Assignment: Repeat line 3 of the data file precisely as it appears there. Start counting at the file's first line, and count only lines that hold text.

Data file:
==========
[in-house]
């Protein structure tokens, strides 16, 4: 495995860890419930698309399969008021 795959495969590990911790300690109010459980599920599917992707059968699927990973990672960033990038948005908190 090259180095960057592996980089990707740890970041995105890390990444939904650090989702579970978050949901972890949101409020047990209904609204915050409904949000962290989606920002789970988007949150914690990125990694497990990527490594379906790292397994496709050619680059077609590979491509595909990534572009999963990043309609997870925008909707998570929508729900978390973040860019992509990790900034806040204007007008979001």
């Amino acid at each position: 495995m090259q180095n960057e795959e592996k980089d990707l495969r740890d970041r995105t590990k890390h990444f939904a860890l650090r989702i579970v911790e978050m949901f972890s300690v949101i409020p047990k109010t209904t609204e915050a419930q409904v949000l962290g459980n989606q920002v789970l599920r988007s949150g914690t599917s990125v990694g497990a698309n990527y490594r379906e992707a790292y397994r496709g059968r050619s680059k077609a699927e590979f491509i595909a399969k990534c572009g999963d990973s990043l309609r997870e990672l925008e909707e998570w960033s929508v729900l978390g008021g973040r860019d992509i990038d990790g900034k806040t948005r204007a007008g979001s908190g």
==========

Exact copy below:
């Amino acid at each position: 495995m090259q180095n960057e795959e592996k980089d990707l495969r740890d970041r995105t590990k890390h990444f939904a860890l650090r989702i579970v911790e978050m949901f972890s300690v949101i409020p047990k109010t209904t609204e915050a419930q409904v949000l962290g459980n989606q920002v789970l599920r988007s949150g914690t599917s990125v990694g497990a698309n990527y490594r379906e992707a790292y397994r496709g059968r050619s680059k077609a699927e590979f491509i595909a399969k990534c572009g999963d990973s990043l309609r997870e990672l925008e909707e998570w960033s929508v729900l978390g008021g973040r860019d992509i990038d990790g900034k806040t948005r204007a007008g979001s908190g």